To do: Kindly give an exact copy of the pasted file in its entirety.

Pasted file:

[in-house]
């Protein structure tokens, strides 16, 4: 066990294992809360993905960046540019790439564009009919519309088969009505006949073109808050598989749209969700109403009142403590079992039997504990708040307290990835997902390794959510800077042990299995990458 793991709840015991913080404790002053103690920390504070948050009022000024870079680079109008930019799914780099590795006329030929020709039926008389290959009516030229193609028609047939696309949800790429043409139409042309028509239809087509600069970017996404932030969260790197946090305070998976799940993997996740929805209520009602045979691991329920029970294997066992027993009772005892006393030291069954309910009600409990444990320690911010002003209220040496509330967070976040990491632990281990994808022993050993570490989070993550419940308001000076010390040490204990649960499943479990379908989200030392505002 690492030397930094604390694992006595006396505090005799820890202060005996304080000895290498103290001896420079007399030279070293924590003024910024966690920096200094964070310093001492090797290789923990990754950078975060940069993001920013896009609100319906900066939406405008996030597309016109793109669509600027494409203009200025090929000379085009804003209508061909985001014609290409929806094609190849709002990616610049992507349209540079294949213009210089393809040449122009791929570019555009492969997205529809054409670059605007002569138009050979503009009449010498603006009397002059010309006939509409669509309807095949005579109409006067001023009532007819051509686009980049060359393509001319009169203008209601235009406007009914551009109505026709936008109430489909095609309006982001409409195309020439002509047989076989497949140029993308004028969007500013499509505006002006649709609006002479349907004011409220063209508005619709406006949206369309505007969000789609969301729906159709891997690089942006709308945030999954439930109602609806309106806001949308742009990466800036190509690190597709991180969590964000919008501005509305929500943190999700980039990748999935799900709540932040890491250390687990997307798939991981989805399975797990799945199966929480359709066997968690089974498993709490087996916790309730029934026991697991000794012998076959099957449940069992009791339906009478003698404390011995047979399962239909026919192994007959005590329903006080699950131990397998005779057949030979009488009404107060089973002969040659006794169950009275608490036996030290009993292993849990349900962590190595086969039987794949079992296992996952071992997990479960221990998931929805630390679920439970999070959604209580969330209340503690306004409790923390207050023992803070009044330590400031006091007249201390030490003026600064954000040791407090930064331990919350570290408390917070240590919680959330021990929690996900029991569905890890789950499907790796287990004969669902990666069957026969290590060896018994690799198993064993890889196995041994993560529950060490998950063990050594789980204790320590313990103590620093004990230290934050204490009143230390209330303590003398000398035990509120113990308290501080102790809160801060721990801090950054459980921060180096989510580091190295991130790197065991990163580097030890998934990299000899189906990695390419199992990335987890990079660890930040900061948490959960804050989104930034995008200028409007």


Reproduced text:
[in-house]
């Protein structure tokens, strides 16, 4: 066990294992809360993905960046540019790439564009009919519309088969009505006949073109808050598989749209969700109403009142403590079992039997504990708040307290990835997902390794959510800077042990299995990458 793991709840015991913080404790002053103690920390504070948050009022000024870079680079109008930019799914780099590795006329030929020709039926008389290959009516030229193609028609047939696309949800790429043409139409042309028509239809087509600069970017996404932030969260790197946090305070998976799940993997996740929805209520009602045979691991329920029970294997066992027993009772005892006393030291069954309910009600409990444990320690911010002003209220040496509330967070976040990491632990281990994808022993050993570490989070993550419940308001000076010390040490204990649960499943479990379908989200030392505002 690492030397930094604390694992006595006396505090005799820890202060005996304080000895290498103290001896420079007399030279070293924590003024910024966690920096200094964070310093001492090797290789923990990754950078975060940069993001920013896009609100319906900066939406405008996030597309016109793109669509600027494409203009200025090929000379085009804003209508061909985001014609290409929806094609190849709002990616610049992507349209540079294949213009210089393809040449122009791929570019555009492969997205529809054409670059605007002569138009050979503009009449010498603006009397002059010309006939509409669509309807095949005579109409006067001023009532007819051509686009980049060359393509001319009169203008209601235009406007009914551009109505026709936008109430489909095609309006982001409409195309020439002509047989076989497949140029993308004028969007500013499509505006002006649709609006002479349907004011409220063209508005619709406006949206369309505007969000789609969301729906159709891997690089942006709308945030999954439930109602609806309106806001949308742009990466800036190509690190597709991180969590964000919008501005509305929500943190999700980039990748999935799900709540932040890491250390687990997307798939991981989805399975797990799945199966929480359709066997968690089974498993709490087996916790309730029934026991697991000794012998076959099957449940069992009791339906009478003698404390011995047979399962239909026919192994007959005590329903006080699950131990397998005779057949030979009488009404107060089973002969040659006794169950009275608490036996030290009993292993849990349900962590190595086969039987794949079992296992996952071992997990479960221990998931929805630390679920439970999070959604209580969330209340503690306004409790923390207050023992803070009044330590400031006091007249201390030490003026600064954000040791407090930064331990919350570290408390917070240590919680959330021990929690996900029991569905890890789950499907790796287990004969669902990666069957026969290590060896018994690799198993064993890889196995041994993560529950060490998950063990050594789980204790320590313990103590620093004990230290934050204490009143230390209330303590003398000398035990509120113990308290501080102790809160801060721990801090950054459980921060180096989510580091190295991130790197065991990163580097030890998934990299000899189906990695390419199992990335987890990079660890930040900061948490959960804050989104930034995008200028409007």